Review Summary: Second Heartbeat; More than 10-years on, Avenged Sevenfold's metalcore sleeper hit proves that success was inevitable if not deserved.
The release of Hail to the King
around this time last year was hardly the most original way for a band to break through. While I examined a subtext underneath its skin that could be seen as cleverly spoofing and parodying the ideals the rockist community had come to develop and appreciate, it was very much a consistent (and predictable) spin on Guns N' Roses/Metallica attempts at mainstream approval. Needless to say their climb up the ranks of Download and Soundwaves' bills and acceptance in large-capacity venues was warranted, with the collection of new found fans and crotchety critics almost exactly like the ones that dogged Iron Maiden, Scorpions and just about any rock and metal band with success pre-Nirvana.
With it though, they managed to almost completely wipe the slate of their initial identity. This wasn't uncommon in their career; M. Shadows has made clear he intended to debut with an album like Sounding the Seventh Trumpet
as so one day they could gather fans and move them into celebrating a more classic sense of hard rock and heavy metal virtues. Hail to the King
was different, however, as now they had developed a well-known canon of work with which they just had
to play to their newly acquired adorning fanbase. Known nowadays largely for ignoring the material of their first 2 albums (the band have refused to play any songs from Sounding the Seventh Trumpet
for some time now), it seems only through nostalgia for the now deceased James 'the Rev' Sullivan that they've bothered to look into their bridging piece, and to some their best, Waking the Fallen
Regarded as a transitioning point between the largely rudimentary work of ...Seventh Trumpet
's sound lies somewhere between metalcore, AFI, pop punk, Guns N' Roses, thrash metal and Iron Maiden. How these qualities are mixed varies, however it constantly remains clear that they're heavily influenced when sections jar in transition so easily; the best example of this is "I Won't See You Tonight", where a grandiose power ballad not too dissimilar to "November Rain" descends maddeningly into a chugfest of As I Lay Dying proportions. It's probably the albums more remarkably enjoyable aspect, having fun in the creative process with Avenged developing music they obviously want to hear. In M. Shadows, this is best seen by his tendency of transitioning from a Jacob Bannon-screech to Axl Rose stadium warble on songs such as "Radiant Eclipse" and "Unholy Confessions", where remarkable versatility is shown that the man has lost in recent times for a generic Hetfield-ien growl.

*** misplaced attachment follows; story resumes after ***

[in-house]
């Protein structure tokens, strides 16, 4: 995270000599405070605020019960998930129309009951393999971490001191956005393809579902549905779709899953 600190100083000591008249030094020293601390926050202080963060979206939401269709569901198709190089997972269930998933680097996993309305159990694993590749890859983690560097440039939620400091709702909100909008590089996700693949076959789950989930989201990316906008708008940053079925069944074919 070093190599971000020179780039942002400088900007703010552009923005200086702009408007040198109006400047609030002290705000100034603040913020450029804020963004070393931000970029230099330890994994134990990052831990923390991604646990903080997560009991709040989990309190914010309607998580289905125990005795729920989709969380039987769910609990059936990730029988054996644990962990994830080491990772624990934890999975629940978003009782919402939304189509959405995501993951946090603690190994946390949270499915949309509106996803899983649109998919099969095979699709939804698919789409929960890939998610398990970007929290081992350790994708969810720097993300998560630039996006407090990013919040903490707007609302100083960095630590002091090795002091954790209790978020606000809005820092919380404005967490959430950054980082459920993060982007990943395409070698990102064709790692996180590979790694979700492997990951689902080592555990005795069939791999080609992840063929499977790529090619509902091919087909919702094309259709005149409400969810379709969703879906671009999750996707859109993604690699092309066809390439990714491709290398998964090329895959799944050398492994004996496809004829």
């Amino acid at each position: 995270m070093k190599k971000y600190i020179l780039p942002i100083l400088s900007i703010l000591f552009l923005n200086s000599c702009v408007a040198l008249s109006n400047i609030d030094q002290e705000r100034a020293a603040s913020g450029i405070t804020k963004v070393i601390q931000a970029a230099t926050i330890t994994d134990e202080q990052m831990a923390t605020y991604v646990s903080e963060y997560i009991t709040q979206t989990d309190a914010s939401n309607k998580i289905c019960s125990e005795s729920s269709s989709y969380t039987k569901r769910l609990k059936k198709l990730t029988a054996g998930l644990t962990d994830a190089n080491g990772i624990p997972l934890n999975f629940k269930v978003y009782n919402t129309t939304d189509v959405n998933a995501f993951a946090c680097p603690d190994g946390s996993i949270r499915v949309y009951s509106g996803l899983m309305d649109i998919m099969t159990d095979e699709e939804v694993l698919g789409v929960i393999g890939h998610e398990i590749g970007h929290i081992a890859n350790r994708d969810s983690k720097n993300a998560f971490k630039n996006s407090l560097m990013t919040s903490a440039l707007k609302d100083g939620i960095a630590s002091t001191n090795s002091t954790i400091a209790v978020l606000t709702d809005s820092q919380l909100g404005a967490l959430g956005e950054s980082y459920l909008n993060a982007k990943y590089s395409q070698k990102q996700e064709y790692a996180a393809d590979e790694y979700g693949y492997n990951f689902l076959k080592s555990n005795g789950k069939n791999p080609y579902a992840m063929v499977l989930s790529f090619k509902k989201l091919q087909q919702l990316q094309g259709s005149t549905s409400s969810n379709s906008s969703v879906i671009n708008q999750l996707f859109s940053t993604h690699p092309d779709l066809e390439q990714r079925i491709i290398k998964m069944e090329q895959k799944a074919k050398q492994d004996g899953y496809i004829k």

What can't be understated however is just how difficult and cumbersome Fallen
can be at times, diluting metalcore's most dreary aspects with processed '80s metal fatigue. Tracks such as "Second Heartbeat" and "I Won't See You Tonight, part 1" become ponderous exercises in breakdown-paced screamathons with little in the way of a discernible tune to hold onto. It would all be forgivable if it were in any way a 'guilty pleasure' et al; uncomfortably, often this is not the case. While technically skilled vocalists, The Rev and M. Shadows become bogged in a quagmire of overdone screeching and yelling, while newly acquired Synyster Gates ramps up his Iron Maiden-motif, shredding blindly over unnecessary segments in order to create... something. Clearly their maturity as songwriters was not expounded upon heavily here, apparent in the cheap and tiresome words and at times woeful chugging. It all comes to a loggerhead on "Chapter 4", where M. Shadows belts out (with nary a hint of self-awareness) "I've come here to kill you/won't leave until you've died". Indeed, Ginsberg this is not.
Perhaps sole survivor "Unholy Confessions" is the best product to come of ...Fallen
, replete with trad as fu
ck breakdowns, stodgy screaming and whiney melodic symptoms bubbling from under the skin. It's hardly the band at their most inventive and it's arguable whether or not it's managed to make it through the last 10 years; it wouldn't be complete without the iconically tinny drum sound, muddy riffing and vocals lacking any discernible confidence. However, breaking through are the hallmarks of what is to come, a keener melodic sensibility akin to Guns N' Roses and a focused attention towards guitar interplay and considering what may occur of dissonance. A continuous staple of their live shows, "Unholy Confessions" may be a relic of faux-emo inflected metalcore that plagued post-Jane Doe
'00s, but it remains a recognizable bridge in Avenged Sevenfold's journey to headliner status.
Clearly, fans remain divided on the issue; the passionate hate/love they manage to incite speaks for itself even if their music sometimes cannot. Eventually, it has to be said that Waking the Fallen
really is just another metalcore release made significant by the name on the jewel case, but that's hardly reason enough to undersell it. It's barely complete and dramatically imbued with flaws, but what charming album isn't? It's part of the appeal the band have sustained since the turn of the century. If Hail to the King
is a band utterly confident in their trajectory, Waking the Fallen
is the genesis of this, a promising if highly flawed beginning.